The 6th Taipei Biennial, like our lives, is uncertain, fragmented and fragile. The project does not have a single theme, but a constellation of correlated themes, most of which address the chaotic states of things in this time of globalization. The exhibition engages with the city of Taipei in various ways. It does not only take place in the Taipei Fine Arts Museum, but also exists in a range of urban spaces. There will be performative works and interventions in the city, some of which will be documented and reconfigured in the exhibition venues. These venues will include the Beer Brewery, a site that has been through an extended process of transformation from its inauguration as Taiwan’s first beer factory (a production and distribution site built during the Japanese occupation), to a state monopoly that involved privatization and re-branding and finally to its relocation outside of the city center. While the factory’s history can be read as a classic example of shifting sta tes of use in any post-industrialized city in the world, the exhibition is interested in seeking the nuances and specificities found within the general. The brewery’s daily operation will continue during the exhibition run, and its space will be utilized as a real place rather than an insular exhibition zone. In addition, the curators plan to employ a number of advertising boards in the city, spreading the biennial throughout different neighborhoods and bringing the project into view when least expected.
The biennial does not only refer to the physical site of the museum, where the art of the day turns to and reflects on, but also to other spaces, mental sites where discussions pertaining to globalization and its discontents, the states of things and the opportunities of change are at the core of daily life. It is here that the impacts and import of globalization in Taipei, the transformations that effect the mobility of people and the current conditions of labor are felt, and it is these spaces that artists learn from, feed-back into and to which their practice responds to. While art does not provide answers, it has the capacity to reflect on these issues from multiple angles, to work with different forms of enquiry and determine when to focus on individual moments. As with the approach of the biennial, no story is infinitely singular. A story in Taipei for example will link to many other places in Asia and the globe. Hence, the exhibition focuses on issues such as globalization and its resistances, the neo-liberal habitat, mobility, borders, divided states and micro-nations, urban transformations, informal economies, politics, and conditions of war. Each area of focus is associated with many other questions, for example, the mobility of a tourist, a temporary worker or a foreign bride are certainly not the same, not even similar. Towards this end, the biennial has been commissioning as many new works as possible, or asking the artists to rethink and adapt previous projects in the light of their presentation in Taipei. There will also be existing works juxtaposed against the new ones. The exhibition will have thematic compilations and farcical and biting videos. By means of these projects the curators and artists will explore the diverse opportunities that this biennial is capable of creating and responding to.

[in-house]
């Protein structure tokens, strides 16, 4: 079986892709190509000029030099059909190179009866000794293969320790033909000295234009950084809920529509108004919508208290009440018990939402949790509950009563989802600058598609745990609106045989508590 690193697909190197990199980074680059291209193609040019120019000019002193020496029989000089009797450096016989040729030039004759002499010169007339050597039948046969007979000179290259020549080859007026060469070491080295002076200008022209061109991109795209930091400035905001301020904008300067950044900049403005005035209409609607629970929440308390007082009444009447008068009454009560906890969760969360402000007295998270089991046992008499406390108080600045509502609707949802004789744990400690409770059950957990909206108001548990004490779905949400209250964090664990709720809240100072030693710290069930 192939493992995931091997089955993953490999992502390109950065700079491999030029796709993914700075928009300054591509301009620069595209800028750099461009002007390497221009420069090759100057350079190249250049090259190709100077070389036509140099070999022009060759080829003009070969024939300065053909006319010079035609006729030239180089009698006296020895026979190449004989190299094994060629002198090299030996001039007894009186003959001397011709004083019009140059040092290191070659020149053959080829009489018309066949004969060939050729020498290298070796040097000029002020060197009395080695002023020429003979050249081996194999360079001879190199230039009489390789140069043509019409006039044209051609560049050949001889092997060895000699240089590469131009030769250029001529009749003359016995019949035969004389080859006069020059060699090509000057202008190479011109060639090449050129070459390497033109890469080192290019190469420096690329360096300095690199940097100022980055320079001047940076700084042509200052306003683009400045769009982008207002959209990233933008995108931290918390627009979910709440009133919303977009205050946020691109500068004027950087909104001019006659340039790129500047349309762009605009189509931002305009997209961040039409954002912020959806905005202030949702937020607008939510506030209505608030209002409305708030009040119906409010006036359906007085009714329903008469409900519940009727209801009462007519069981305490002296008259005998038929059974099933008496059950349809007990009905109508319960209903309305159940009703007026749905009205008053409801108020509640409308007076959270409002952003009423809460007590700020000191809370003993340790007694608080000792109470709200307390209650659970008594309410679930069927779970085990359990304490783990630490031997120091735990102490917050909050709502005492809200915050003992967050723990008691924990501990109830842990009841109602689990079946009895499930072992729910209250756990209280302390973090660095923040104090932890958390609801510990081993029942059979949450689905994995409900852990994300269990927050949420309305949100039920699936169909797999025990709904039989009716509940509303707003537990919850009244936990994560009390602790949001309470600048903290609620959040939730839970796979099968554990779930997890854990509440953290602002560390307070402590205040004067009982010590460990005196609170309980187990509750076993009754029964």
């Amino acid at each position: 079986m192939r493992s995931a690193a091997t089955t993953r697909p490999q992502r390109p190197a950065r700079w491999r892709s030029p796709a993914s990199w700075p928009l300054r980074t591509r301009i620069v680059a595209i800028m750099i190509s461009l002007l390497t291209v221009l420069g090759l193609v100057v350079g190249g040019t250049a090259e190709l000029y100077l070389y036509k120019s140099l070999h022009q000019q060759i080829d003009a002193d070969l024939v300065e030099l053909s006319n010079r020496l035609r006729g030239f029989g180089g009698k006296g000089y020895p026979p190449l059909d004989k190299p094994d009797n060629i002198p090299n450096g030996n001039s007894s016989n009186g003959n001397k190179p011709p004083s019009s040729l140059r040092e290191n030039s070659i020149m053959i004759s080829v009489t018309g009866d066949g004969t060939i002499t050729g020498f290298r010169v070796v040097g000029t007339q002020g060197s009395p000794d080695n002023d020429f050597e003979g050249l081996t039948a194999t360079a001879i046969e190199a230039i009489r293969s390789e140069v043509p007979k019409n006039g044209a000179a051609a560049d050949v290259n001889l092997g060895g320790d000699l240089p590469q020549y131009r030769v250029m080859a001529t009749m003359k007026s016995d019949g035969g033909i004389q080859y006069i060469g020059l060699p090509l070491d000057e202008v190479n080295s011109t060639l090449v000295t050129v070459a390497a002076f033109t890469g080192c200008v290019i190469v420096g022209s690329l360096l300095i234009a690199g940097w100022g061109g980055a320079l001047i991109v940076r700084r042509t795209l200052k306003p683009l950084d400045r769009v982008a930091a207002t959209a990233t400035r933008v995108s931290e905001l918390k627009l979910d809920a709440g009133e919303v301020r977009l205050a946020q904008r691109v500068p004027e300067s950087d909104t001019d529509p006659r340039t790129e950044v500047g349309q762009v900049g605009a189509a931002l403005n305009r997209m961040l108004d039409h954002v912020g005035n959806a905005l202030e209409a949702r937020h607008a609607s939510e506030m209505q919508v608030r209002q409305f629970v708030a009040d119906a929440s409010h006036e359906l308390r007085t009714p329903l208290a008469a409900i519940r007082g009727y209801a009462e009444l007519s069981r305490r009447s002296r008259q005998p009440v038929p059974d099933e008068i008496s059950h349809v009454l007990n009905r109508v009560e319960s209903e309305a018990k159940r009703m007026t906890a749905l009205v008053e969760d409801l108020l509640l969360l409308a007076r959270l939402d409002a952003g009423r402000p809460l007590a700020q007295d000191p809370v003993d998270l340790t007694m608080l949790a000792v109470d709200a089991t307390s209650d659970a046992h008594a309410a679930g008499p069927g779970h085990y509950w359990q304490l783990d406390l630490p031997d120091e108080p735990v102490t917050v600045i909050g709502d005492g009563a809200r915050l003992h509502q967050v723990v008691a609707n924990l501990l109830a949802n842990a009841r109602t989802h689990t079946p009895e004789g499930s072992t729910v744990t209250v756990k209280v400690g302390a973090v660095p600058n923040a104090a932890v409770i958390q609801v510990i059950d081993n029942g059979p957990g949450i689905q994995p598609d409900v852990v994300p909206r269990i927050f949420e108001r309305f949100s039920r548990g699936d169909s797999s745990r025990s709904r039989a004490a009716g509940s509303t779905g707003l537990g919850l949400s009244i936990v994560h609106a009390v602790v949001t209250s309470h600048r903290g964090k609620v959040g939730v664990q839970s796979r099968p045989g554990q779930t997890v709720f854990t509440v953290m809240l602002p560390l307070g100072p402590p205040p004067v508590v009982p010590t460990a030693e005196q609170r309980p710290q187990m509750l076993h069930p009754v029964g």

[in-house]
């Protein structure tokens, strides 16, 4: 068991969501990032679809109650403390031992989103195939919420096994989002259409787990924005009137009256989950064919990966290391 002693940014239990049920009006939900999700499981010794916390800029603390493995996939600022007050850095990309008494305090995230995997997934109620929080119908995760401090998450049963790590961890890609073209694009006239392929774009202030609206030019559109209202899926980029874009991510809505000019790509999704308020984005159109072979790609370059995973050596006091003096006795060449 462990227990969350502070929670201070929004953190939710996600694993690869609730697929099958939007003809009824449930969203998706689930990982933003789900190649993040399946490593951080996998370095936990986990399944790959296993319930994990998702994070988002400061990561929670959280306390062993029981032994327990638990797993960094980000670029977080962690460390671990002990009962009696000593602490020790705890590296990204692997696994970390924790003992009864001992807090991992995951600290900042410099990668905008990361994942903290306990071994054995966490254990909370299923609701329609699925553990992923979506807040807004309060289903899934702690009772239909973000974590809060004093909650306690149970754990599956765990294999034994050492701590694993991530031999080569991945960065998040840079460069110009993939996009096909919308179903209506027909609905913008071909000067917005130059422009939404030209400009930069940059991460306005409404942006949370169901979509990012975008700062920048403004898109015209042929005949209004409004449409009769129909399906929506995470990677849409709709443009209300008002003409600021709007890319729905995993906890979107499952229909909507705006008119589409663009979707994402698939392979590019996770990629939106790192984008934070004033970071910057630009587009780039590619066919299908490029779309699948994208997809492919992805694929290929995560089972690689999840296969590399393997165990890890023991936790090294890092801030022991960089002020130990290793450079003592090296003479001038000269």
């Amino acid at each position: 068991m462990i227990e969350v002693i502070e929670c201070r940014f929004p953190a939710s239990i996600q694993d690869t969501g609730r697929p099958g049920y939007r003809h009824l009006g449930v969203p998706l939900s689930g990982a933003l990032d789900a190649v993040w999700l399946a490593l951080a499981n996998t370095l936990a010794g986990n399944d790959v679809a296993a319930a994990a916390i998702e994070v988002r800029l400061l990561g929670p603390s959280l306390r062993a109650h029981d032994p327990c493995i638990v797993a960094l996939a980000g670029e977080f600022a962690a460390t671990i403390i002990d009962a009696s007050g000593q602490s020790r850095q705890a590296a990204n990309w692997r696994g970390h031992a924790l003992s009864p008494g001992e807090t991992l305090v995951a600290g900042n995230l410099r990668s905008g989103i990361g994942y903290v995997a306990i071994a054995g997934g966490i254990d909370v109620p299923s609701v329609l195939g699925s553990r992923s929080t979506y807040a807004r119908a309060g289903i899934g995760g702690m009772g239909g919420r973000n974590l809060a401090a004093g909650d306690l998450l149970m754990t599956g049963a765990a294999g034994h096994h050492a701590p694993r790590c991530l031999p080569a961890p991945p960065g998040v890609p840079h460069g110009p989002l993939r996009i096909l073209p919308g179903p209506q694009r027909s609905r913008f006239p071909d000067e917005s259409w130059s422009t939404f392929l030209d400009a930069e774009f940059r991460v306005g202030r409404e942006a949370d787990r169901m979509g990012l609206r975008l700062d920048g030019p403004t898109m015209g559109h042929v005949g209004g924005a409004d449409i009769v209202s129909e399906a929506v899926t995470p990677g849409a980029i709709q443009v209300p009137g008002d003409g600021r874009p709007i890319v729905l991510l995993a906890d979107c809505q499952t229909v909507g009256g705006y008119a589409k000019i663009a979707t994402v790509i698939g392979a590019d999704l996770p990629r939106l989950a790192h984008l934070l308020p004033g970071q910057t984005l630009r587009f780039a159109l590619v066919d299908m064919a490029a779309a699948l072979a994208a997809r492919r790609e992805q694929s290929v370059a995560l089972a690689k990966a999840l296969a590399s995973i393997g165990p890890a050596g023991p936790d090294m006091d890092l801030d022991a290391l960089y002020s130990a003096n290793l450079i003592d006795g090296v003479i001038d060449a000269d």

Curators: Manray Hsu, Vasif Kortun
Organizer: Taipei Fine Arts Museum
Participating artists [to be extended] (as of March 30, 2008)
Lara Almárcegui, Yochai Avrahami, Matei Bejenaru, Anetta Mona Chisa & Lucia Tkacova, Democracia, Didier Fiuza Faustino, Mieke Gerritzen, Shaun Gladwell, Nicoline van Harskamp Irwin, Oliver Ressler & Zanny Begg, Mario Rizzi, Katya Sander, Saso Sedlacek, Superflex, Bert Theis, Tsui Kuang Yu, Nasan Tur, Wong Hoy Cheong, Wu Mali
Taipei Fine Arts Museum
181, Zhong Shan N. Road, Sec. 3, Taipei 10461, Taiwan
tel +886 2 2595 7656 fax +886 2 2585 1886